What we can expect from the next 100 million Americans
Sometime next Tuesday, the U.S. population will surpass 300 million, according to U.S. Census Bureau estimates. The growing population, fueled largely by immigrants and their children, has implications for the economy and the social and political climate. Immigrants, legal and illegal, account for about 40 percent of population growth.
The public is quite conflicted on the impact of immigration and many hold positive and negative attitudes about legal immigration simultaneously. Six in 10 Americans say immigration is a good thing for the U.S., and half of Americans say immigrants contribute to the country rather than cause problems.
Yet, half of the public says there are too many immigrants in the U.S. Four in 10 Americans say
immigrants improve food, music and the arts in the U.S., but many Americans believe immigrants negatively affect the economy, taxes and crime. People are also divided on whether immigrants become productive citizens or if they cost taxpayers too much by using government services.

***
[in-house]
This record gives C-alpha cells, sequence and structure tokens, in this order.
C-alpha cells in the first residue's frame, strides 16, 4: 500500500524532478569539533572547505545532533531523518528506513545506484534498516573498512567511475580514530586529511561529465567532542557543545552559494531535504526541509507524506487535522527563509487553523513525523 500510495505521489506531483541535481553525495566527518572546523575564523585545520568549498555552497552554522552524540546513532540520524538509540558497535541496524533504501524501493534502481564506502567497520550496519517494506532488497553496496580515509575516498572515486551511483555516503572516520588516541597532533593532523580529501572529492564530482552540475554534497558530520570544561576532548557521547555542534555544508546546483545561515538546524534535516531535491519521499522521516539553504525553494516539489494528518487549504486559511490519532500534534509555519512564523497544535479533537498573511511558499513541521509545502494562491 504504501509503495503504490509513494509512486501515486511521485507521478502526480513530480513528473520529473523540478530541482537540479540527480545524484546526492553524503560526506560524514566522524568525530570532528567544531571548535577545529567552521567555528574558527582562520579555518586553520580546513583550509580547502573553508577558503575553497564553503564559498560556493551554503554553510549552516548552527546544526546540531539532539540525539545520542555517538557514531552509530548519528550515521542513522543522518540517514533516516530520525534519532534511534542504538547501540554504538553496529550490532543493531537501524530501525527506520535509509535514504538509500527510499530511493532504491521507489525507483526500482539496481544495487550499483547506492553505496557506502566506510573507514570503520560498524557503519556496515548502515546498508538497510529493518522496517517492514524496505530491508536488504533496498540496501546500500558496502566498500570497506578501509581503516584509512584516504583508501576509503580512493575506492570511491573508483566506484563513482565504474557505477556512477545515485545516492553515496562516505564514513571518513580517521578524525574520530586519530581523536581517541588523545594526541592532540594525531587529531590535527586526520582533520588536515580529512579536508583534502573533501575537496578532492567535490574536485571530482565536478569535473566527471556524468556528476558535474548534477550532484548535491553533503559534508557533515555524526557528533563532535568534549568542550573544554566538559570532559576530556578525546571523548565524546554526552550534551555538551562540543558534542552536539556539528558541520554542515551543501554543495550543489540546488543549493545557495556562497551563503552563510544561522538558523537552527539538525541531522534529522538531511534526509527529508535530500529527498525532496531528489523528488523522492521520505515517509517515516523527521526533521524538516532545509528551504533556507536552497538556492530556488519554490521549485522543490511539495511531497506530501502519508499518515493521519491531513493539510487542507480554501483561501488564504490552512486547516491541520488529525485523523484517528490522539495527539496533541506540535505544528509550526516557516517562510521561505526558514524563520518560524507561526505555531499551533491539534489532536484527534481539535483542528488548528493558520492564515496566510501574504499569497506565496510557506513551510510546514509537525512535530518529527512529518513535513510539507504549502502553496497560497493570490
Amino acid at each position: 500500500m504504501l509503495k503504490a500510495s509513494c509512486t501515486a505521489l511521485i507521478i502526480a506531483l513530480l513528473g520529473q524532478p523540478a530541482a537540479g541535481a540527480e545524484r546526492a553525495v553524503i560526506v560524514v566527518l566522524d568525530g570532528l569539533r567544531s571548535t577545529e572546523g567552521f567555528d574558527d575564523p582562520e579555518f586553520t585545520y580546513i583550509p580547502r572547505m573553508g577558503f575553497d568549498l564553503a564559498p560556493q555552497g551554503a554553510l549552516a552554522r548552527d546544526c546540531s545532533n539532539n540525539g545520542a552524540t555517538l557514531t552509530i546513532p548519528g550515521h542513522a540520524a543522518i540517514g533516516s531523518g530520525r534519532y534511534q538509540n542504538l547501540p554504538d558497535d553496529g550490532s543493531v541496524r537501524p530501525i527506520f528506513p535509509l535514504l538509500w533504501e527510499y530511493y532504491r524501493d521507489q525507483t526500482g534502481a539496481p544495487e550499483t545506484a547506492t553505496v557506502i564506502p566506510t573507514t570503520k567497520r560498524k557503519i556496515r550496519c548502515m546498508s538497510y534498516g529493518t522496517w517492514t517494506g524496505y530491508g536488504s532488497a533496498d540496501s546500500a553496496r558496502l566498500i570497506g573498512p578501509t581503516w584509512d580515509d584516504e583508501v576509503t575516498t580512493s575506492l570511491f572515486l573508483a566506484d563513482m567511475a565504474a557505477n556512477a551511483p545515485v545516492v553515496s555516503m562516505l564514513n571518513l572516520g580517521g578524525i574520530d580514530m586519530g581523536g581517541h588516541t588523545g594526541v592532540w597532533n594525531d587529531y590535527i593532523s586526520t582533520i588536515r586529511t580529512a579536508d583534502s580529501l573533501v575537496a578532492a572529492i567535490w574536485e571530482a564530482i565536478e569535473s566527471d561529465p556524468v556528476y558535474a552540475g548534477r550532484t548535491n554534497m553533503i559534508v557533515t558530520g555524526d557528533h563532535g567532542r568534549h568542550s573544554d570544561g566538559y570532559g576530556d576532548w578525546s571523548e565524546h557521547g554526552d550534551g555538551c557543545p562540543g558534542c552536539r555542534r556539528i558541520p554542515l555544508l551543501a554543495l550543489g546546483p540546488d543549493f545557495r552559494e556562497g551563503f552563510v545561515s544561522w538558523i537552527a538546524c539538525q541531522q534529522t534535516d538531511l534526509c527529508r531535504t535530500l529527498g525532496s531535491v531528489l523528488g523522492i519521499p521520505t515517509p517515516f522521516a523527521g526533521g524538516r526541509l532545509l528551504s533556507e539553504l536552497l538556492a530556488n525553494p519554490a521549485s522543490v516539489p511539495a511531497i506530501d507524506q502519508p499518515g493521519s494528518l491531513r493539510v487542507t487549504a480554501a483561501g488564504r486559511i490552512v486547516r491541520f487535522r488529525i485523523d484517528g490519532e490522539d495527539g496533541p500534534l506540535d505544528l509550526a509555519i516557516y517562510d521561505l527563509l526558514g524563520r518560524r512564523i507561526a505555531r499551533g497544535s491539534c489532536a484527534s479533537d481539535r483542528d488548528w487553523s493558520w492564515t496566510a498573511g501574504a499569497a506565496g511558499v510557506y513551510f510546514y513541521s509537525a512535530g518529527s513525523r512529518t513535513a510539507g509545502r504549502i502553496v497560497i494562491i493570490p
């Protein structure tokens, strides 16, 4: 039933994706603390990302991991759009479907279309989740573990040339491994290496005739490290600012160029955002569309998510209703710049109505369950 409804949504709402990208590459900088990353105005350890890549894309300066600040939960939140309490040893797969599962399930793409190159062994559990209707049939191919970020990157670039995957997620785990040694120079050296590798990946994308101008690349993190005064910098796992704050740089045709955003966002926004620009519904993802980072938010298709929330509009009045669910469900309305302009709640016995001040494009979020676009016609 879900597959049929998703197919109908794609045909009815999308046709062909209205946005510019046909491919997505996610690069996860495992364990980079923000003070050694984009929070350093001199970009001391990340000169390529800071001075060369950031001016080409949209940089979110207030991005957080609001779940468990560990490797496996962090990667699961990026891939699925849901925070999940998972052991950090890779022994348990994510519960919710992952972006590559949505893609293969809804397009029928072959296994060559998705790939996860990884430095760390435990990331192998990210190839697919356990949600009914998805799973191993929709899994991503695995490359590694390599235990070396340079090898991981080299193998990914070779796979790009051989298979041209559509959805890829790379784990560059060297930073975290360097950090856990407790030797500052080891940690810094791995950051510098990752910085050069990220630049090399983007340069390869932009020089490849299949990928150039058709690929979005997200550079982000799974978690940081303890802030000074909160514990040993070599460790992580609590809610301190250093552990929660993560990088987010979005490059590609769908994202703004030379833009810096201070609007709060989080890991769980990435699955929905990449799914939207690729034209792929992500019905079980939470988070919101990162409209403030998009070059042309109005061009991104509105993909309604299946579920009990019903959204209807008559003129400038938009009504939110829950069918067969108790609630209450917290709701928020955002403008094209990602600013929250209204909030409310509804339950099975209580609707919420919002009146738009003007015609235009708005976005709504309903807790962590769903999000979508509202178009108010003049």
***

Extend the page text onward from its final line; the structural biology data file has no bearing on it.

But what do immigrants think about life in the United States? Public Agenda, a nonpartisan opinion research organization, surveyed immigrants in its Now That I'm Here study. According to Public Agenda, the study revealed an overwhelming majority committed to working hard and staying off government assistance. Almost nine in 10 say it's extremely important for immigrants to learn English and their views on bilingual education are similar to
the general public.
But six in 10 say there is at least some anti-immigrant discrimination in the U.S. Three in 10 say they have personally experienced discrimination.
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Related: Christian Science Monitor
Tags: Population, Immigration, U.S. Census Bureau, Census, Media by Sistrunk